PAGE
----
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Son Preference and Access to Social Insurance: Evidence from China's Rural Pension Program

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  • Avraham Ebenstein
  • Steven Leung

Abstract

Many scholars argue that the persistence of son preference in China is driven by greater anticipated old-age support from sons than from daughters and the absence of formal financial mechanisms for families to save for retirement. The introduction of a voluntary old-age pension program in rural China in the 1990s presents the opportunity to examine (1) whether parents with sons are less likely to participate in pension plans and (2) whether providing access to pension plans affects parental sex-selection decisions. Consistent with the first hypothesis, we find that parents with sons are less likely to participate in the pension program and have less financial savings for retirement. Consistent with the second hypothesis, we find that an increase in county-level pension program availability is associated with a slower increase in the sex ratio at birth. Copyright (c) 2010 The Population Council, Inc..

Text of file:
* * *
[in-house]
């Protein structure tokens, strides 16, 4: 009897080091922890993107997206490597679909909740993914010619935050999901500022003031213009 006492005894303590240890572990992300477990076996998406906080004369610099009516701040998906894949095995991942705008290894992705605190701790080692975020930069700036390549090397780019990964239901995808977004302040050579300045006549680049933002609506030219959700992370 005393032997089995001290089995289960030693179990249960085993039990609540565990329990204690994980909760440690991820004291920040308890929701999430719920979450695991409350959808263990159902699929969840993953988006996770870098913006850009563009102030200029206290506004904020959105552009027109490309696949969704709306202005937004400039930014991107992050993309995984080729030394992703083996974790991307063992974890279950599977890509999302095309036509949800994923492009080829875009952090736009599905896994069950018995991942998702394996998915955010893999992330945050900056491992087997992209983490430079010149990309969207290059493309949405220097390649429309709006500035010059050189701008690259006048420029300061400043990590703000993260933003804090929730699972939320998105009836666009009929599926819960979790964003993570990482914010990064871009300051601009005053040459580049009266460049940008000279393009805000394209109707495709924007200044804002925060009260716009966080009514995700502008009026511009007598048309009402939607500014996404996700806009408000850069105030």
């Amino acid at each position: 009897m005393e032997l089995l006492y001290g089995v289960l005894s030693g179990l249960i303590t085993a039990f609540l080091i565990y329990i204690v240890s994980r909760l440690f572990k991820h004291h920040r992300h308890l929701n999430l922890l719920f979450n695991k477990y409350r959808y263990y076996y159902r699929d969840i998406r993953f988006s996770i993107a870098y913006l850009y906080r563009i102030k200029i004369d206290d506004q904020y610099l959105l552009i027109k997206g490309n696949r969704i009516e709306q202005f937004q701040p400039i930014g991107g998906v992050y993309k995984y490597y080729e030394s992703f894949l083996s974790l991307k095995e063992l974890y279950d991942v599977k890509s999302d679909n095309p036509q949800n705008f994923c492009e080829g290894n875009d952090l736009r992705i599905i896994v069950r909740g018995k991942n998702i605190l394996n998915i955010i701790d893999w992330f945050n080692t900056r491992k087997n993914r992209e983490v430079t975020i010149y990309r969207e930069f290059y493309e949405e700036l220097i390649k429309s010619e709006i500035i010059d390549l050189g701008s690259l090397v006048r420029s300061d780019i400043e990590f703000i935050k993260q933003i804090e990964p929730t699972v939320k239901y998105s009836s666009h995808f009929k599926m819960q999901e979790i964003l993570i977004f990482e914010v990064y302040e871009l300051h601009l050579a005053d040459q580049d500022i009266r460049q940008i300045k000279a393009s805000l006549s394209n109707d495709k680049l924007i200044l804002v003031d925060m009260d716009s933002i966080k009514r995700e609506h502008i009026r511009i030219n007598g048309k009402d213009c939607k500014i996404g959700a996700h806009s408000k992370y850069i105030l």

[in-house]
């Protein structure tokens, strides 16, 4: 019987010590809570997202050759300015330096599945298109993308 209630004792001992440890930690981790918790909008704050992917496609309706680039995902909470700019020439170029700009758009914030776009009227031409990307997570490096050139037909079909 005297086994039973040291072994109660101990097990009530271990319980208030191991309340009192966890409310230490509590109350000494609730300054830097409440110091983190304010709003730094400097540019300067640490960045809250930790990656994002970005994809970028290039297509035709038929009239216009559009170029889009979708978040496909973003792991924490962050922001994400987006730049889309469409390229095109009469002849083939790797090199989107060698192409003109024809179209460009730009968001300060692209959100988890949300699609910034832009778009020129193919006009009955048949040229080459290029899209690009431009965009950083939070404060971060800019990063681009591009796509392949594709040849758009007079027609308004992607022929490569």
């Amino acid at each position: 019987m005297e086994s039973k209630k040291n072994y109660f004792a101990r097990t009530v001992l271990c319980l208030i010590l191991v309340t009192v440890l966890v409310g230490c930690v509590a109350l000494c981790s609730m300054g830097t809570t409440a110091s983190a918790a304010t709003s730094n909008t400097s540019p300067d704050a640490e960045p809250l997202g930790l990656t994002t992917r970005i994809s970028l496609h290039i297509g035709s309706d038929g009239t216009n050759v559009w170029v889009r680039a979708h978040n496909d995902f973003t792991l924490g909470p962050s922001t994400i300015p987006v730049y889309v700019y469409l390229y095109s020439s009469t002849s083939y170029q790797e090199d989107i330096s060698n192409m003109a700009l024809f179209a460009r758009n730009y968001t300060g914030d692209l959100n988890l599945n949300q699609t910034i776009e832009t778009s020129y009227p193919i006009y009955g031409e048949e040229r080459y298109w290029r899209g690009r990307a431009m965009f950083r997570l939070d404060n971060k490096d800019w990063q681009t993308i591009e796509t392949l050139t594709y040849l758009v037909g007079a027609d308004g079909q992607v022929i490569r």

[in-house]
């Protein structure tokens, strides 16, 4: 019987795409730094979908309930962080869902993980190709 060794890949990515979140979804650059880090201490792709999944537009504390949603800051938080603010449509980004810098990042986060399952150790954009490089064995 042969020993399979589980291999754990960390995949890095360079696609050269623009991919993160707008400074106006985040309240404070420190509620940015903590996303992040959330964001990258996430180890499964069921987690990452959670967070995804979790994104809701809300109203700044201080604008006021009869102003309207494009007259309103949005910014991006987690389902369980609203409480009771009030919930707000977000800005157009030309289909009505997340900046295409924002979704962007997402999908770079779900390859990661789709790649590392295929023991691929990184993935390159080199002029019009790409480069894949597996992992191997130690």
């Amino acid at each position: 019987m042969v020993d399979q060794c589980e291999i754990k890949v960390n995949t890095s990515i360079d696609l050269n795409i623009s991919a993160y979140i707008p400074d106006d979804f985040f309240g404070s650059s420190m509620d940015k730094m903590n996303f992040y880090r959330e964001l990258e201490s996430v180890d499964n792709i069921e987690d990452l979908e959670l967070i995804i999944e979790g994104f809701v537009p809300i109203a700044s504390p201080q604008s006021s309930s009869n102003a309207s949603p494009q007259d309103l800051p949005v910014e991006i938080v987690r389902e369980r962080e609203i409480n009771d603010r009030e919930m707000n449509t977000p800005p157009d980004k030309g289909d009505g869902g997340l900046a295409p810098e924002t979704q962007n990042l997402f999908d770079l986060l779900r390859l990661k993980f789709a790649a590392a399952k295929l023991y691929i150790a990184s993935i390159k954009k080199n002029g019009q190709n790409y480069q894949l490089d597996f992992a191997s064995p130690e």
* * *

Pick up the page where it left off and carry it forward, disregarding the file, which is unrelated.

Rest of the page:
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  • Avraham Ebenstein & Steven Leung, 2010. "Son Preference and Access to Social Insurance: Evidence from China's Rural Pension Program," Population and Development Review, The Population Council, Inc., vol. 36(1), pages 47-70.
  • Handle: RePEc:bla:popdev:v:36:y:2010:i:1:p:47-70
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    References listed on IDEAS

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    1. Monica Das Gupta & Jiang Zhenghua & Li Bohua & Xie Zhenming & Woojin Chung & Bae Hwa-Ok, 2003. "Why is Son preference so persistent in East and South Asia? a cross-country study of China, India and the Republic of Korea," Journal of Development Studies, Taylor & Francis Journals, vol. 40(2), pages 153-187.
    2. Dewen Wang, 2006. "China's Urban and Rural Old Age Security System: Challenges and Options," China & World Economy, Institute of World Economics and Politics, Chinese Academy of Social Sciences, vol. 14(1), pages 102-116.
    3. Avraham Ebenstein, 2010. "The "Missing Girls" of China and the Unintended Consequences of the One Child Policy," Journal of Human Resources, University of Wisconsin Press, vol. 45(1).
    4. Lisa Cameron & Deborah Cobb-Clark, 2001. "Old-Age Support in Indonesia: Labor Supply, Intergenerational Transfers and Living Arrangements," CEPR Discussion Papers 429, Centre for Economic Policy Research, Research School of Economics, Australian National University.
    5. Nancy Qian, 2008. "Missing Women and the Price of Tea in China: The Effect of Sex-Specific Earnings on Sex Imbalance," The Quarterly Journal of Economics, Oxford University Press, vol. 123(3), pages 1251-1285.
    6. Cameron, Lisa A. & Cobb-Clark, Deborah A., 2001. "Old-Age Support in Developing Countries: Labor Supply, Intergenerational Transfers and Living Arrangements," IZA Discussion Papers 289, Institute for the Study of Labor (IZA).